is it disparate impact when employer places conditions on intermittent leave to care for disabled

One of the circumstances is that the employer had placed conditions on the use of intermittent leave (FMLA/CFRA)that required employees to provide doctor notes to certify each and every time intermittent FMLA was exercised before the employee could return to work-even after doctor certification for intermittent FMLA had been established. There is no question that this is an FMLA violation as FMLA requires only one certification. My question is does such an employer intermittent leave policy in the abstract qualify as adverse impact since such a policy would be harsher on one group such as the permanantly disabled than others. For example, disabled parking takes into condiseration that without parking a close proximity to the entrace the disabled would be adversely effected. The disabled are set apart as a group with the severrity of the pain, mobility, and impairment-where even just walking a few feet can be extremly painful. Constant trips to thier doctor, at a time when they are in extreme pain, to certify each and every time home care is needed and provided before the employee providing care can return to work effects the permanantly disabled as group to an enormous extent. My question is does such an employer intermittent leave policy in the abstract qualify under adverse impact to a group like the permanantly disabled under title V11.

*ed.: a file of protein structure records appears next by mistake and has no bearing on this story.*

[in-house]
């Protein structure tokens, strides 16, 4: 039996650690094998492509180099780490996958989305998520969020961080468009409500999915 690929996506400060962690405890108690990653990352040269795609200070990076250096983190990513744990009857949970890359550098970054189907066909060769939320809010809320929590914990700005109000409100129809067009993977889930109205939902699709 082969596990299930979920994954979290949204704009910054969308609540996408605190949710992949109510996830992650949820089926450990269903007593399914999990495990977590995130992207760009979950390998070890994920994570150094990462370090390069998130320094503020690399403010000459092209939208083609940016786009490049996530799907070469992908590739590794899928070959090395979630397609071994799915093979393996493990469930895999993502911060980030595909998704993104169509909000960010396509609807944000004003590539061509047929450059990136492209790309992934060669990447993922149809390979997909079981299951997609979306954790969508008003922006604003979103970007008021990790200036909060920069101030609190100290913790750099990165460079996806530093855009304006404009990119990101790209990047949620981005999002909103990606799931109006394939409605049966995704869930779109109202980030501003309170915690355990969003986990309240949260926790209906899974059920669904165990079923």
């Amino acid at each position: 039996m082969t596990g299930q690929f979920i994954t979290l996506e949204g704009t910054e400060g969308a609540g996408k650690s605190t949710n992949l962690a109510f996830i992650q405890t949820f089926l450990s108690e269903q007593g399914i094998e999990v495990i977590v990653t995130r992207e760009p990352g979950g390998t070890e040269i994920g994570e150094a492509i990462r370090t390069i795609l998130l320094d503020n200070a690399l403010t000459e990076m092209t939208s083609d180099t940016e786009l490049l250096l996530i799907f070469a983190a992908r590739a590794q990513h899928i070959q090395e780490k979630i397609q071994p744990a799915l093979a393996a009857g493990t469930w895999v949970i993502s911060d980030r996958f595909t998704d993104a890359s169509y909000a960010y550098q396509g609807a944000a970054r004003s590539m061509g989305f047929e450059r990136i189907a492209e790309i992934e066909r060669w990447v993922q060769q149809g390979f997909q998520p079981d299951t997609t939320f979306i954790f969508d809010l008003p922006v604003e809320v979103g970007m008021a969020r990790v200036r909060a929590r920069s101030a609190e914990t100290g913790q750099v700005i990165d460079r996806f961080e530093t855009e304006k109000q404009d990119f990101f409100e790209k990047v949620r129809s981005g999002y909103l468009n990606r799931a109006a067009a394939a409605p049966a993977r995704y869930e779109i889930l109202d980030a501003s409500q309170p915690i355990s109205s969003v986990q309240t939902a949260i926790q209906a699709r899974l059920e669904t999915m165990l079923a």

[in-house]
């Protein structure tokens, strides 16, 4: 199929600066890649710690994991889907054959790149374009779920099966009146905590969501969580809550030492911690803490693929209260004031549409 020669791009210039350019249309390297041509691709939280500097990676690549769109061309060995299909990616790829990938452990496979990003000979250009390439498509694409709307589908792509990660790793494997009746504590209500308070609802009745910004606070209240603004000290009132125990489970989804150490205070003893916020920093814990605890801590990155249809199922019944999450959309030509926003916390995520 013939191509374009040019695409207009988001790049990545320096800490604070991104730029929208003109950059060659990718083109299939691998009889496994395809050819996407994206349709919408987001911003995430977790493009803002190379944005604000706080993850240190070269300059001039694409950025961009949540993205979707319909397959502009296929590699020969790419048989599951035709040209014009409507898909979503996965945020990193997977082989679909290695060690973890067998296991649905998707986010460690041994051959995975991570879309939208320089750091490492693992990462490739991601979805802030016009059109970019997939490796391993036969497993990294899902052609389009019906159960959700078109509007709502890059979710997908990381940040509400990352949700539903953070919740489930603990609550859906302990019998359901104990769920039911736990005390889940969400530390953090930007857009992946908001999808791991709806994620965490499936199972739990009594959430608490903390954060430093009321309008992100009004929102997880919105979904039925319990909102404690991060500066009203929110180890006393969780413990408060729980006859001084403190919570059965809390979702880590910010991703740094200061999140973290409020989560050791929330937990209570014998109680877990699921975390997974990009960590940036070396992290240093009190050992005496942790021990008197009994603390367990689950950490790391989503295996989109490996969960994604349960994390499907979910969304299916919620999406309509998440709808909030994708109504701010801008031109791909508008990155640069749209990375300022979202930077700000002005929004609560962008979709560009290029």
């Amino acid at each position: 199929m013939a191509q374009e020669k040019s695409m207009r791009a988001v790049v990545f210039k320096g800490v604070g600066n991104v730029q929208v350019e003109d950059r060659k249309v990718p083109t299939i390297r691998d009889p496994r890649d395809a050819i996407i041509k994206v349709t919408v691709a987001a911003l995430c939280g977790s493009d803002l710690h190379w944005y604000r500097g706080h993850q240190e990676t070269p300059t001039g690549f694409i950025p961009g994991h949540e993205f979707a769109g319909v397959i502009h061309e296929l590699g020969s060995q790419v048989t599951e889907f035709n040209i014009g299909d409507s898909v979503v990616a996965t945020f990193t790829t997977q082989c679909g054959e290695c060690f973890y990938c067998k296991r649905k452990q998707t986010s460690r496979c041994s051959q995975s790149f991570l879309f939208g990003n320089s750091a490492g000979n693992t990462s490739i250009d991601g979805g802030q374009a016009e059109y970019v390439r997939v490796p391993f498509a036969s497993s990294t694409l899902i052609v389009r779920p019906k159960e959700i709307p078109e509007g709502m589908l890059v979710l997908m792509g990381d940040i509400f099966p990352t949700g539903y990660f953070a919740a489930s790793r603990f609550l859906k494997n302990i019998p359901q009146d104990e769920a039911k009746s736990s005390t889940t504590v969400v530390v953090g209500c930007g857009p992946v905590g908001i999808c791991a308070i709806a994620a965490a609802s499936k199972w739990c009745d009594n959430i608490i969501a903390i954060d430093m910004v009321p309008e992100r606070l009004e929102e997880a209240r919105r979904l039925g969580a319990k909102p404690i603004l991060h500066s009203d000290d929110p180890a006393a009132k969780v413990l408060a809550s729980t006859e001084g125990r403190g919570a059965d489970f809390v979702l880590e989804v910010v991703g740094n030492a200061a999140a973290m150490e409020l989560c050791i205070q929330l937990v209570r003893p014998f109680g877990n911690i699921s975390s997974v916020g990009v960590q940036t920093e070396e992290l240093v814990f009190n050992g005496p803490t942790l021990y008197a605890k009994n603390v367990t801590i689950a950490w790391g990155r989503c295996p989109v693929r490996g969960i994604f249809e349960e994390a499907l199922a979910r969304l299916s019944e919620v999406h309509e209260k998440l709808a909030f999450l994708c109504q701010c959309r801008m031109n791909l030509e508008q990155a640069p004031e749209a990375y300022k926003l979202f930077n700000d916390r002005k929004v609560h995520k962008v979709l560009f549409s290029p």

1 answer  |  asked Sep 19, 2009 3:17 PM [EST]  |  applies to California

Answers (1)

Elisa Ungerman
It is unclear under what policy the intermittent leave is being provided. Generally, under CFRA and FMLA rules, the ER is entitled to and may require Dr. certification that the family member for whom you are caring has a "serious health condition" that qualifies for the leave - so that it has proof that the FMLA leave is being used for proper purposes and qualifies as FMLA leave. The same would be required of you if you had the "serious health condition" and were using the leave for such. So in general, no - such an ER policy would not be considered an "adverse impact" to an EE who takes leave to care for a permanently disable care recipient, even if there are impacts that are difficult. Otherwise, if the leave is not protected under the law, the ER is not required to provide the care leave at all. You may try getting a Dr.s note that provides for intermittent care on some sort of basis if such can be done and see if that works with your ER.

posted by Elisa Ungerman  |  Sep 20, 2009 05:25 AM [EST]

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